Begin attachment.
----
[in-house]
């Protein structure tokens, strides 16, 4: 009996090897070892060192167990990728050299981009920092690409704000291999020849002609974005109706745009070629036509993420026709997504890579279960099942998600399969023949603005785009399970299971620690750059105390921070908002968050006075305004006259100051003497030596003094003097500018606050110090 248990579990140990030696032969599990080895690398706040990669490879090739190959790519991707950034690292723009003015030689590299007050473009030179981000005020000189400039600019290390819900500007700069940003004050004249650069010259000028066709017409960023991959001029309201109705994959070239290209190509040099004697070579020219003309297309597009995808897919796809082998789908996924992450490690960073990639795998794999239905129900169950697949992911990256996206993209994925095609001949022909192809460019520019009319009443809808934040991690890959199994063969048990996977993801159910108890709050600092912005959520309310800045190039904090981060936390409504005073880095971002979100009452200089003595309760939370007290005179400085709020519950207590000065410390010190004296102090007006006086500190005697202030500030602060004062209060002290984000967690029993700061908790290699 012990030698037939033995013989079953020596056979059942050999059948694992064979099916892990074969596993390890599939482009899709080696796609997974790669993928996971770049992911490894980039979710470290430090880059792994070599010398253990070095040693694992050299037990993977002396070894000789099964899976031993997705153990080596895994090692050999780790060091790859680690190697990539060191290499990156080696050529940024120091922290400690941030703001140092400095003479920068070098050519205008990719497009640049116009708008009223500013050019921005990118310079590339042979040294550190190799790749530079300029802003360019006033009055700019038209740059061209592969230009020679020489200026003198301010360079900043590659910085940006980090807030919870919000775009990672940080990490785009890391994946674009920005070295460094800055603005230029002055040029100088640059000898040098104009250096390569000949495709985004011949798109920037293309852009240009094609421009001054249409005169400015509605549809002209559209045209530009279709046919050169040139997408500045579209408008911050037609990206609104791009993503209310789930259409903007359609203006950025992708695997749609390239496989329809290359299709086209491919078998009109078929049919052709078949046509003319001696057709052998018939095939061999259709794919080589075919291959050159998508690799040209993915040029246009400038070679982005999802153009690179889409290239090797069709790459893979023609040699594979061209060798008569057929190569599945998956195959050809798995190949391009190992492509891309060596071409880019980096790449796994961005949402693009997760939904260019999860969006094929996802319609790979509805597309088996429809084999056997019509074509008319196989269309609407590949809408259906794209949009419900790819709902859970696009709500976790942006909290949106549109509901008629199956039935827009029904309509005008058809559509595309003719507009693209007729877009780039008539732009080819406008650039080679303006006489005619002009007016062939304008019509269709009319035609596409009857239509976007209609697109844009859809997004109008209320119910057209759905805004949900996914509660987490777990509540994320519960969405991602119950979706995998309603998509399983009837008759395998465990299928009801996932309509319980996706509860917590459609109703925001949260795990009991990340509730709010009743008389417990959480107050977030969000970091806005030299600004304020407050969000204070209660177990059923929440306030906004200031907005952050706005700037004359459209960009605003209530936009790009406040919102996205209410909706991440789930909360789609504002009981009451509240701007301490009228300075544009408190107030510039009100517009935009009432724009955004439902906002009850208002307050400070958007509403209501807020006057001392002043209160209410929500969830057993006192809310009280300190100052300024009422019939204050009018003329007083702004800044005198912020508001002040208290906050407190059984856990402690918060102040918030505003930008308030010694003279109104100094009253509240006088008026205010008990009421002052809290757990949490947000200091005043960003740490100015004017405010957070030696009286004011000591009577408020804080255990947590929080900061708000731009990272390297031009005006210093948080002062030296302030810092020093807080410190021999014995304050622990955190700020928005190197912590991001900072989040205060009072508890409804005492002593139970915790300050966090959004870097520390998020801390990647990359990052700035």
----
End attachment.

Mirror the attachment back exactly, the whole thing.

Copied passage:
[in-house]
């Protein structure tokens, strides 16, 4: 009996090897070892060192167990990728050299981009920092690409704000291999020849002609974005109706745009070629036509993420026709997504890579279960099942998600399969023949603005785009399970299971620690750059105390921070908002968050006075305004006259100051003497030596003094003097500018606050110090 248990579990140990030696032969599990080895690398706040990669490879090739190959790519991707950034690292723009003015030689590299007050473009030179981000005020000189400039600019290390819900500007700069940003004050004249650069010259000028066709017409960023991959001029309201109705994959070239290209190509040099004697070579020219003309297309597009995808897919796809082998789908996924992450490690960073990639795998794999239905129900169950697949992911990256996206993209994925095609001949022909192809460019520019009319009443809808934040991690890959199994063969048990996977993801159910108890709050600092912005959520309310800045190039904090981060936390409504005073880095971002979100009452200089003595309760939370007290005179400085709020519950207590000065410390010190004296102090007006006086500190005697202030500030602060004062209060002290984000967690029993700061908790290699 012990030698037939033995013989079953020596056979059942050999059948694992064979099916892990074969596993390890599939482009899709080696796609997974790669993928996971770049992911490894980039979710470290430090880059792994070599010398253990070095040693694992050299037990993977002396070894000789099964899976031993997705153990080596895994090692050999780790060091790859680690190697990539060191290499990156080696050529940024120091922290400690941030703001140092400095003479920068070098050519205008990719497009640049116009708008009223500013050019921005990118310079590339042979040294550190190799790749530079300029802003360019006033009055700019038209740059061209592969230009020679020489200026003198301010360079900043590659910085940006980090807030919870919000775009990672940080990490785009890391994946674009920005070295460094800055603005230029002055040029100088640059000898040098104009250096390569000949495709985004011949798109920037293309852009240009094609421009001054249409005169400015509605549809002209559209045209530009279709046919050169040139997408500045579209408008911050037609990206609104791009993503209310789930259409903007359609203006950025992708695997749609390239496989329809290359299709086209491919078998009109078929049919052709078949046509003319001696057709052998018939095939061999259709794919080589075919291959050159998508690799040209993915040029246009400038070679982005999802153009690179889409290239090797069709790459893979023609040699594979061209060798008569057929190569599945998956195959050809798995190949391009190992492509891309060596071409880019980096790449796994961005949402693009997760939904260019999860969006094929996802319609790979509805597309088996429809084999056997019509074509008319196989269309609407590949809408259906794209949009419900790819709902859970696009709500976790942006909290949106549109509901008629199956039935827009029904309509005008058809559509595309003719507009693209007729877009780039008539732009080819406008650039080679303006006489005619002009007016062939304008019509269709009319035609596409009857239509976007209609697109844009859809997004109008209320119910057209759905805004949900996914509660987490777990509540994320519960969405991602119950979706995998309603998509399983009837008759395998465990299928009801996932309509319980996706509860917590459609109703925001949260795990009991990340509730709010009743008389417990959480107050977030969000970091806005030299600004304020407050969000204070209660177990059923929440306030906004200031907005952050706005700037004359459209960009605003209530936009790009406040919102996205209410909706991440789930909360789609504002009981009451509240701007301490009228300075544009408190107030510039009100517009935009009432724009955004439902906002009850208002307050400070958007509403209501807020006057001392002043209160209410929500969830057993006192809310009280300190100052300024009422019939204050009018003329007083702004800044005198912020508001002040208290906050407190059984856990402690918060102040918030505003930008308030010694003279109104100094009253509240006088008026205010008990009421002052809290757990949490947000200091005043960003740490100015004017405010957070030696009286004011000591009577408020804080255990947590929080900061708000731009990272390297031009005006210093948080002062030296302030810092020093807080410190021999014995304050622990955190700020928005190197912590991001900072989040205060009072508890409804005492002593139970915790300050966090959004870097520390998020801390990647990359990052700035």